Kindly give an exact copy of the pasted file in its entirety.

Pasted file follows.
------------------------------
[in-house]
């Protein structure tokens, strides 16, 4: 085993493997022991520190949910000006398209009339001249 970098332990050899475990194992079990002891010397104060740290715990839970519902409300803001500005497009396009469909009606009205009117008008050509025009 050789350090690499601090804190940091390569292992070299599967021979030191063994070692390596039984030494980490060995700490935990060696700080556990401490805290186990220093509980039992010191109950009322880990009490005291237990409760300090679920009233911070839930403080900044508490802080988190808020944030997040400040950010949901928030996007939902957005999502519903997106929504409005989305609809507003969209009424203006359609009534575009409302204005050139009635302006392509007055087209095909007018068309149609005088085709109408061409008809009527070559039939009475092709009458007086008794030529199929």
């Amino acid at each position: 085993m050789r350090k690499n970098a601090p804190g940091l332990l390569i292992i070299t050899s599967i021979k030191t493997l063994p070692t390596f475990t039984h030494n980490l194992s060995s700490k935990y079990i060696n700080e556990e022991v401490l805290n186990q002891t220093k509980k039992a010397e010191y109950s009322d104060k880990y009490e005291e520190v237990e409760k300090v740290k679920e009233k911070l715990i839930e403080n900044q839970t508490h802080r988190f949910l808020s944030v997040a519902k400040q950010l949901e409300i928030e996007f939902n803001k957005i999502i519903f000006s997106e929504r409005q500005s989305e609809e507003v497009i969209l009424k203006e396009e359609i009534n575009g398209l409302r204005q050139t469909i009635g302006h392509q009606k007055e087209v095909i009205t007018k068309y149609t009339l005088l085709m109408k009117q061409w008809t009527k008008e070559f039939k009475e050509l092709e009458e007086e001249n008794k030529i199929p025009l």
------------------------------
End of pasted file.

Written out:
[in-house]
């Protein structure tokens, strides 16, 4: 085993493997022991520190949910000006398209009339001249 970098332990050899475990194992079990002891010397104060740290715990839970519902409300803001500005497009396009469909009606009205009117008008050509025009 050789350090690499601090804190940091390569292992070299599967021979030191063994070692390596039984030494980490060995700490935990060696700080556990401490805290186990220093509980039992010191109950009322880990009490005291237990409760300090679920009233911070839930403080900044508490802080988190808020944030997040400040950010949901928030996007939902957005999502519903997106929504409005989305609809507003969209009424203006359609009534575009409302204005050139009635302006392509007055087209095909007018068309149609005088085709109408061409008809009527070559039939009475092709009458007086008794030529199929």
């Amino acid at each position: 085993m050789r350090k690499n970098a601090p804190g940091l332990l390569i292992i070299t050899s599967i021979k030191t493997l063994p070692t390596f475990t039984h030494n980490l194992s060995s700490k935990y079990i060696n700080e556990e022991v401490l805290n186990q002891t220093k509980k039992a010397e010191y109950s009322d104060k880990y009490e005291e520190v237990e409760k300090v740290k679920e009233k911070l715990i839930e403080n900044q839970t508490h802080r988190f949910l808020s944030v997040a519902k400040q950010l949901e409300i928030e996007f939902n803001k957005i999502i519903f000006s997106e929504r409005q500005s989305e609809e507003v497009i969209l009424k203006e396009e359609i009534n575009g398209l409302r204005q050139t469909i009635g302006h392509q009606k007055e087209v095909i009205t007018k068309y149609t009339l005088l085709m109408k009117q061409w008809t009527k008008e070559f039939k009475e050509l092709e009458e007086e001249n008794k030529i199929p025009l």